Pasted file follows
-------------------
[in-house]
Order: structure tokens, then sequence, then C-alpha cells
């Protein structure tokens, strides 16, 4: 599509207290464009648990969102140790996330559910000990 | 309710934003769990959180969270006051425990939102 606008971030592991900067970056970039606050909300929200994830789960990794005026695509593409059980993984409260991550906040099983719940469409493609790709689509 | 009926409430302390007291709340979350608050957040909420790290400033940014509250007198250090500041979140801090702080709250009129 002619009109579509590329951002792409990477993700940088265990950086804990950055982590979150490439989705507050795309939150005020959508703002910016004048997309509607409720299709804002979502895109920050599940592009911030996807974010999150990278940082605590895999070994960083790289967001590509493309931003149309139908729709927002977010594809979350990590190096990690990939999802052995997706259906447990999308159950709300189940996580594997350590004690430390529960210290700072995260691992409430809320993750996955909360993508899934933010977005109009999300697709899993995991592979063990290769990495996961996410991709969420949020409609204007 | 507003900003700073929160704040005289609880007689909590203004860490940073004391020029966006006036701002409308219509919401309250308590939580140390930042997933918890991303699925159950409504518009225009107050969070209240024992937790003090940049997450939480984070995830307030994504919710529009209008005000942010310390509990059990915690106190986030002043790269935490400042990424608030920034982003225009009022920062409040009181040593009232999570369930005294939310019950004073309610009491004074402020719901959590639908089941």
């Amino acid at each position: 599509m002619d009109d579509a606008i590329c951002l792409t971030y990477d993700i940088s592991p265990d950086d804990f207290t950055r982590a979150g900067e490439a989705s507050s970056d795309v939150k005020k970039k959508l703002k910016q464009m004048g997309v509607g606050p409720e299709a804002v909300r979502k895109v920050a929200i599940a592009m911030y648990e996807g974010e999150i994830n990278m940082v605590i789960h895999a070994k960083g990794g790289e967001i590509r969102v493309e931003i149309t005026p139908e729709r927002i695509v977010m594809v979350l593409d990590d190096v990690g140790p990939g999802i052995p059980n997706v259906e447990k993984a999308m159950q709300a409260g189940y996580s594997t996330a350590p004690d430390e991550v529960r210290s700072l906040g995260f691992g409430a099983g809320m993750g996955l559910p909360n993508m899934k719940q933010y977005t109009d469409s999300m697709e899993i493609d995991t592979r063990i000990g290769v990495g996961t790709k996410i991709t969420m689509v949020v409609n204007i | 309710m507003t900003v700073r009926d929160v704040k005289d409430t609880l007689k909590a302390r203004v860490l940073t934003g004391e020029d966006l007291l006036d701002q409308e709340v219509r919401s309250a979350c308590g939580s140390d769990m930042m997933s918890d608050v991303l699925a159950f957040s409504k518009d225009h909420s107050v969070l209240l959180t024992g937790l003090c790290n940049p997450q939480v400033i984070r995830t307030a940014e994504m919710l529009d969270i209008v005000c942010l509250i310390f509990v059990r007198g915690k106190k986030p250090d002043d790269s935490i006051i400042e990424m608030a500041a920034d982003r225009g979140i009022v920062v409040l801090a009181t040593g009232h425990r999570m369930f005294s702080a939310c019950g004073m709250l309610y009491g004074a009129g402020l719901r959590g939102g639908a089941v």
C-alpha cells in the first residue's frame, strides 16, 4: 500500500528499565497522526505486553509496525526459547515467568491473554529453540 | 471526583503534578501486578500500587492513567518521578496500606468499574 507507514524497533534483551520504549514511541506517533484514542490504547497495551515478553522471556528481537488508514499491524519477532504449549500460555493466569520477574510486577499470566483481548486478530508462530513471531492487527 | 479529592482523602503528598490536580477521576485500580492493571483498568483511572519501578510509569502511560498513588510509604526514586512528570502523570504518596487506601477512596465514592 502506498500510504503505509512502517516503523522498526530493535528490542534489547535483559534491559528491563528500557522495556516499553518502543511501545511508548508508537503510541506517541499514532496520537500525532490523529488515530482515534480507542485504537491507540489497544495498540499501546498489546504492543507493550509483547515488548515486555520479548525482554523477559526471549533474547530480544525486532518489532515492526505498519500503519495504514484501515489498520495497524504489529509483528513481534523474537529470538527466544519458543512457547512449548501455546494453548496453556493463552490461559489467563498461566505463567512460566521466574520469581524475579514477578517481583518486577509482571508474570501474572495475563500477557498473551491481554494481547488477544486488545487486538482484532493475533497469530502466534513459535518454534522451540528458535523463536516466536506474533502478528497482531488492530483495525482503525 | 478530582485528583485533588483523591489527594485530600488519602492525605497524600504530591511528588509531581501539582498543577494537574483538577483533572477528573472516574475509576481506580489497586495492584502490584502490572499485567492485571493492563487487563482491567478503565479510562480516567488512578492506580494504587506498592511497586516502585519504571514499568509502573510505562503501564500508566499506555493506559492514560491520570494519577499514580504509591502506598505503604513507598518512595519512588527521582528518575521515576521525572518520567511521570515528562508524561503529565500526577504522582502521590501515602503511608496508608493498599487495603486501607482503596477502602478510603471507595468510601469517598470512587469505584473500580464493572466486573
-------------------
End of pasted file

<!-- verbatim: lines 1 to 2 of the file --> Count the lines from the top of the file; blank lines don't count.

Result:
[in-house]
Order: structure tokens, then sequence, then C-alpha cells